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Christina Rosario

By: Christina Rosario on August 29th, 2016

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How to Transition from Fee-for-Service to Value-Based Reimbursement

Value-Based Care

Big changes are coming to how we provide healthcare services in the United States. In a bid to improve efficiencies and treat more patients more quickly with less waste, we are going to be transitioning from the older model based on fees for services to a new one that is dedicated more to value-based reimbursements.

We all have a vested interest in seeing healthcare improved in this country, and the ways we did business in the middle of the 20th century don’t apply so much to the modern era, especially when you consider the intensive networking of computers and the rise of analytics and software tools that help us move patients through the healthcare system more easily.

When you look at an enormous industry like healthcare, the challenges to improve how we provide services can appear daunting. However, professionals are devising systems to help us move forward to emphasize values over fees, going forward.

This means that the amount of money providers collect will be based not on how many times a patient visited the office or how many tests were performed on the patient, but rather on what value of care they have provided. This makes sense, since the goal of each patient encounter should be improved health, which does not naturally follow simply from ordering and documenting more tests (that may not always be warranted).

With these thoughts in mind, here is how we will transition from fee-for-services to value-based reimbursements.


Growth in Reimbursements from Medicare and Medicaid

More patients are moving over from commercial insurers to government coverage through Medicare and Medicaid.

The pace is increasing as we get closer to completely implementing the expansion to Medicaid via the Affordable Care Act, according to a recent report from HealthCatalyst.


Keeping Track of Quality Measures

You can’t see how well the system is functioning if you don’t track various indicators. To spur efficiency, there will be incentives as well as penalties. Medical providers submit quality measures information for programs including the Physician Quality Reporting System, Hospital Outpatient Quality Reporting and Hospital Quality Reporting.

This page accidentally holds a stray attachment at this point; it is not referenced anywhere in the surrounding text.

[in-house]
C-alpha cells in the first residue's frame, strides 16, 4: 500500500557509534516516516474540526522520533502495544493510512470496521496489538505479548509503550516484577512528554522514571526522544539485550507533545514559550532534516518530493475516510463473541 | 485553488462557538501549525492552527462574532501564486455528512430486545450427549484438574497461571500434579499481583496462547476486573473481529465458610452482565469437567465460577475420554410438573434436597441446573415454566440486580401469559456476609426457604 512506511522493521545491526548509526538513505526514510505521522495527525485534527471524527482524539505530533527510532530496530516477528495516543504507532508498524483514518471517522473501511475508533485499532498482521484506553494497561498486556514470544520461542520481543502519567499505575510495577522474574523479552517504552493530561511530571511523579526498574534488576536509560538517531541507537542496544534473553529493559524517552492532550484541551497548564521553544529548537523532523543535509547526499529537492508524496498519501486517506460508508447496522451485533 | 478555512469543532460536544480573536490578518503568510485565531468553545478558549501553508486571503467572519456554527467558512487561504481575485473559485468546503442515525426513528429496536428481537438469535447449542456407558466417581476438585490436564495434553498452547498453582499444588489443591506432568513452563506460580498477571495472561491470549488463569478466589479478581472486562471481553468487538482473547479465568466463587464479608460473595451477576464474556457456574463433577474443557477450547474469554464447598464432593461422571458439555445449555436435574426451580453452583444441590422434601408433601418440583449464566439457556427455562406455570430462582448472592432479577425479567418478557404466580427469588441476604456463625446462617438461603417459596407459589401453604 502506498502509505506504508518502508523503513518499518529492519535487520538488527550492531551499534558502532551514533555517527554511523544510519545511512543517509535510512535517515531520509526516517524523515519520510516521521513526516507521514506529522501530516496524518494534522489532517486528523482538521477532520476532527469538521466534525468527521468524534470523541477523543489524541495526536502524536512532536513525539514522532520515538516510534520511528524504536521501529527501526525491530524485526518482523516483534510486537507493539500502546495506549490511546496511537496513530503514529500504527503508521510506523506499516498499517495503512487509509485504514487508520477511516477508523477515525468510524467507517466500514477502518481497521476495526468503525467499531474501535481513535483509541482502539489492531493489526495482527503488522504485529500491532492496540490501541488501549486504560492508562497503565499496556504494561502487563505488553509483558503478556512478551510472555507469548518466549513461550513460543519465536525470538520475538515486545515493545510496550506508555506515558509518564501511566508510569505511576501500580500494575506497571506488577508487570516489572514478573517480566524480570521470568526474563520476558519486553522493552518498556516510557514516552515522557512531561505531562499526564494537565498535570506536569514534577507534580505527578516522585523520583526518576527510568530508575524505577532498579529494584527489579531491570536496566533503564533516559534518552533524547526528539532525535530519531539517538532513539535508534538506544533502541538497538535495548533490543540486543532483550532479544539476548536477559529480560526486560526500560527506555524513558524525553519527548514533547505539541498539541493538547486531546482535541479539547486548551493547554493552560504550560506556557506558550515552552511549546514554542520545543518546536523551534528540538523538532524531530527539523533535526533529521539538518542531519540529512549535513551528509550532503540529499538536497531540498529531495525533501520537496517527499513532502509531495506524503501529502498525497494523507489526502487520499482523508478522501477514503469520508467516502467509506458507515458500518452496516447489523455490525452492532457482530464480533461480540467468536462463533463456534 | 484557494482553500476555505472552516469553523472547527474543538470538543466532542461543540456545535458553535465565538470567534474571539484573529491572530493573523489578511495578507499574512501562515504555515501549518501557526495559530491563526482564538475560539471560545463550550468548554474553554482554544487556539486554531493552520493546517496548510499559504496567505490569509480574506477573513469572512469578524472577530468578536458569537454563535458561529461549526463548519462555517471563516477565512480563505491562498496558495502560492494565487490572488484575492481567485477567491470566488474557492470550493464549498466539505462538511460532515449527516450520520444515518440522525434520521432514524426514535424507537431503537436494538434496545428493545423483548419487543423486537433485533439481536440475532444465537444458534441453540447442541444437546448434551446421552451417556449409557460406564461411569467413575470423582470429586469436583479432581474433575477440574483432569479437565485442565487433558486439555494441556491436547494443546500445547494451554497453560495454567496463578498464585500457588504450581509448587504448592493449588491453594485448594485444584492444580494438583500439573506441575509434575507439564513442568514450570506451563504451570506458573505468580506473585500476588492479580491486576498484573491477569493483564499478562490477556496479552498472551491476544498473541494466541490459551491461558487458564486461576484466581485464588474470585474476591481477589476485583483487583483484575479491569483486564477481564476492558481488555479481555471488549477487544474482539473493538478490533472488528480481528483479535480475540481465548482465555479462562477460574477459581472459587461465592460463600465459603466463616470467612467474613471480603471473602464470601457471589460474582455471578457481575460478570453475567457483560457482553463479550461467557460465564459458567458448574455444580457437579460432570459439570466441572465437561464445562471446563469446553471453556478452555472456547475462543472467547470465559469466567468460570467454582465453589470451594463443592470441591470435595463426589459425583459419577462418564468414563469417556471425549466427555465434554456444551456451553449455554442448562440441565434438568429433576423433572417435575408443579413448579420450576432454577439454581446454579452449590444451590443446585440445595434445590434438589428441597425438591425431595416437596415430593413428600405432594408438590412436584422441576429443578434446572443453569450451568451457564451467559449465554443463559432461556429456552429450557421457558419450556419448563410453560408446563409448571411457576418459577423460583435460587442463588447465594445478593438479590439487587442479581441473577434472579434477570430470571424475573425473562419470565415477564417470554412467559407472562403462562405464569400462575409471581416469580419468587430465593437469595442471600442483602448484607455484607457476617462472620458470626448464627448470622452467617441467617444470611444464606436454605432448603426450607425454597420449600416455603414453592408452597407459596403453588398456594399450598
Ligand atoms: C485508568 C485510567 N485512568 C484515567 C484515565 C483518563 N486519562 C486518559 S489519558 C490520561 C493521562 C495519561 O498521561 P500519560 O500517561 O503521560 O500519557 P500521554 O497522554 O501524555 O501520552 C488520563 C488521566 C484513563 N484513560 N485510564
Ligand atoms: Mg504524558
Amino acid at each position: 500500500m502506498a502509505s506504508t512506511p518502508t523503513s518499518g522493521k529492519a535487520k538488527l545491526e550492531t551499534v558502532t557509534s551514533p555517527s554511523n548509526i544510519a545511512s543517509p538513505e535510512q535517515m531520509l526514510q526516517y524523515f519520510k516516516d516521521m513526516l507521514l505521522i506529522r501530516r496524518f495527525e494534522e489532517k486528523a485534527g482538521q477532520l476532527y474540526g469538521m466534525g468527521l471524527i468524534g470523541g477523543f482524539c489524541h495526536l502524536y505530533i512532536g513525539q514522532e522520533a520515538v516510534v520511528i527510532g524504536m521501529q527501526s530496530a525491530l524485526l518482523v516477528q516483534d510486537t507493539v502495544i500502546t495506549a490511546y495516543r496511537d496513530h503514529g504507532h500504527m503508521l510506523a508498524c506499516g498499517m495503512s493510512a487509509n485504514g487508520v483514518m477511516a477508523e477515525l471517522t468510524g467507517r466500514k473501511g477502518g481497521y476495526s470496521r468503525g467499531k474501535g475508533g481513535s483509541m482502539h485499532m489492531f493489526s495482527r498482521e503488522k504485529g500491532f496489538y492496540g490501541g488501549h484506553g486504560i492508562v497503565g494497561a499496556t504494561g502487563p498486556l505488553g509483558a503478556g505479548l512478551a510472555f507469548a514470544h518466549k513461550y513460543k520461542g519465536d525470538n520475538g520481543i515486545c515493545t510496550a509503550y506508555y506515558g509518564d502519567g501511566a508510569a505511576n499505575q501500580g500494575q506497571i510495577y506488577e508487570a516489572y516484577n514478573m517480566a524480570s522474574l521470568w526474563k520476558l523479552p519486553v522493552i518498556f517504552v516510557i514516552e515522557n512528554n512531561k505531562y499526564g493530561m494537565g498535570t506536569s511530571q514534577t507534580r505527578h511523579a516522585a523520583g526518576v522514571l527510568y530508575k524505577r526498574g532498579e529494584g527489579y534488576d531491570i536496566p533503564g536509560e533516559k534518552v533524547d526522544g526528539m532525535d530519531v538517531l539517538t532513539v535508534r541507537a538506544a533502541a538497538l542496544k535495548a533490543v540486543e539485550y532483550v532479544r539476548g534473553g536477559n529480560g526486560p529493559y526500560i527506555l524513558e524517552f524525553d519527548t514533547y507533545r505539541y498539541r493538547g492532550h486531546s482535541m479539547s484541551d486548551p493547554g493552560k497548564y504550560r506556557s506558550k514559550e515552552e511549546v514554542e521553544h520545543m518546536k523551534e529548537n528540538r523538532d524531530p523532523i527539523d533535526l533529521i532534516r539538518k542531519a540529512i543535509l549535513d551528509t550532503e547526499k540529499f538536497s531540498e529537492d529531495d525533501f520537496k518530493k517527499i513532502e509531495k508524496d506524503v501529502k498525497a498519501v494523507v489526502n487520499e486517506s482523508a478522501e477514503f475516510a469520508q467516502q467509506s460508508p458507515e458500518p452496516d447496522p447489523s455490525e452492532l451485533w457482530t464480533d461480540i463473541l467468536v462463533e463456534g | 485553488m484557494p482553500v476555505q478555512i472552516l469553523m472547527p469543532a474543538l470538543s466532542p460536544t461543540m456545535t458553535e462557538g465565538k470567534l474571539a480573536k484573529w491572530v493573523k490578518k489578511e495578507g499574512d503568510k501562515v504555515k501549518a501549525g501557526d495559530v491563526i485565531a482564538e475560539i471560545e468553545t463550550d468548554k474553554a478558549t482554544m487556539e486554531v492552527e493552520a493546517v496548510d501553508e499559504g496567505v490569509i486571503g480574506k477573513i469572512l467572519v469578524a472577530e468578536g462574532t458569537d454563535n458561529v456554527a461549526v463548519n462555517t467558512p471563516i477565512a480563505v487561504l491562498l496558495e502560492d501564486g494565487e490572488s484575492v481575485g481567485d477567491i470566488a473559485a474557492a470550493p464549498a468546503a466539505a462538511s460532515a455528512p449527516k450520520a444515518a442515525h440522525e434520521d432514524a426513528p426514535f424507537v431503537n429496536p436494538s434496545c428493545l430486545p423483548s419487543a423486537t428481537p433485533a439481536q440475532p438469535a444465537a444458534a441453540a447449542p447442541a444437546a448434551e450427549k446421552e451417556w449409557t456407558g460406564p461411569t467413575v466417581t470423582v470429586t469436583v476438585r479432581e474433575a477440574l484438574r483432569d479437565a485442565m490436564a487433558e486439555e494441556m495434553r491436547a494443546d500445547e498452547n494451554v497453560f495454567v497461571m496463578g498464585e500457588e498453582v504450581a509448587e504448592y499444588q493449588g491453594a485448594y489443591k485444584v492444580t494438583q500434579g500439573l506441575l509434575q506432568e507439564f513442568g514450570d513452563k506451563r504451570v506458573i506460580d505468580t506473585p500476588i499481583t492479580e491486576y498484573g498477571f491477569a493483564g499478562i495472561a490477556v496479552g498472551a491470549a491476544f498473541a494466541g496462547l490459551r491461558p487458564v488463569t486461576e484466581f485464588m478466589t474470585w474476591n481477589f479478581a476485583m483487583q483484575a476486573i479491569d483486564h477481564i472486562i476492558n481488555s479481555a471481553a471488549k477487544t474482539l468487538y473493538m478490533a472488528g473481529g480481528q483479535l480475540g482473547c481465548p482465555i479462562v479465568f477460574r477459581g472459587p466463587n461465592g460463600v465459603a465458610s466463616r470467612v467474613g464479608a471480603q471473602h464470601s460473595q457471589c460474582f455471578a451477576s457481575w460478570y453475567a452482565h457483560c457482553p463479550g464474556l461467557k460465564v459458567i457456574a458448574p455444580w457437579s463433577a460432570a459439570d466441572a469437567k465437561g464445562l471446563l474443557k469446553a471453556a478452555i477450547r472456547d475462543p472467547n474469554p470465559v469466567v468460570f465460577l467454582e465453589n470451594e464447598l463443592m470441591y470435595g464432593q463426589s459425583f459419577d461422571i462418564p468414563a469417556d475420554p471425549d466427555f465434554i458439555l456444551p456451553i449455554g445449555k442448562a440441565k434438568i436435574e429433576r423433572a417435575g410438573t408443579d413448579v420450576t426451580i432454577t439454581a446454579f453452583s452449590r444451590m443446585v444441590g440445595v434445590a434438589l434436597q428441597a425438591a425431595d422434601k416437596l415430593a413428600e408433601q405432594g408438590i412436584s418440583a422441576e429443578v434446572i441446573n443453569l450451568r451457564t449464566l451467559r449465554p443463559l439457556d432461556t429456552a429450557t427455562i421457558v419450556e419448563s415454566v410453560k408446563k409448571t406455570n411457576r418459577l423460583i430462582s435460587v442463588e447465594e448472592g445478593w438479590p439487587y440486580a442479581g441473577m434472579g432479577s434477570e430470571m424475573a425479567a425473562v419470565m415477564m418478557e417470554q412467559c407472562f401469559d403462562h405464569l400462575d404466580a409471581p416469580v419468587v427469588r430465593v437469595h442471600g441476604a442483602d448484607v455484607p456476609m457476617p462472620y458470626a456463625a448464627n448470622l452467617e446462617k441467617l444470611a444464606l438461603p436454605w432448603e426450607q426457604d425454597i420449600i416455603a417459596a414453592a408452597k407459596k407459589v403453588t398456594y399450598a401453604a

Drive to Grow More Efficient

As the mix of payments comes more from the government and less from commercial insurers, medical organizations will naturally want to boost the number of patients they see.

There could be a lot more competitive pressure, prompting a hospital to become known for being a higher performing facility than others in the region in an attempt to attract more patients, especially large groups covered by local employers, noted the HealthCatalyst report.


Analytics are Essential

The added data being collected won’t do anyone any good if it just sits in databases. Analytics are therefore crucial for improving efficiency. HealthCatalyst notes we will use analytics to streamline our operations and cut down on waste while automatically keeping track of various quality measures.

It’s clear that healthcare providers are in for some big changes as the nation moves to emphasize values and results over the sheer number of tests, visits, and procedures. What steps is your organization preparing to take to transition from fee-for-service to value-based reimbursement?


Key Takeaway

  • The way we will deliver healthcare is changing in the United States, from fees-for-service to a system based on value-based reimbursement.
  • Leading the change is a growing shift of many patients from private insurers to Medicaid and Medicare.
  • With fewer patients coming in from private insurers, medical organizations will be competing for them more greatly so they can maintain better revenue flow.
  • Medical organizations will use analytics to make better sense of patient data and further drive efficiency.


About Christina Rosario

Christina Rosario is the Director of Sales and Marketing at Advanced Data Systems Corporation, a leading provider of healthcare IT solutions for medical practices and billing companies. When she's not helping ADS clients boost productivity and profitability, she can be found browsing travel websites, shopping in NYC, and spending time with her family.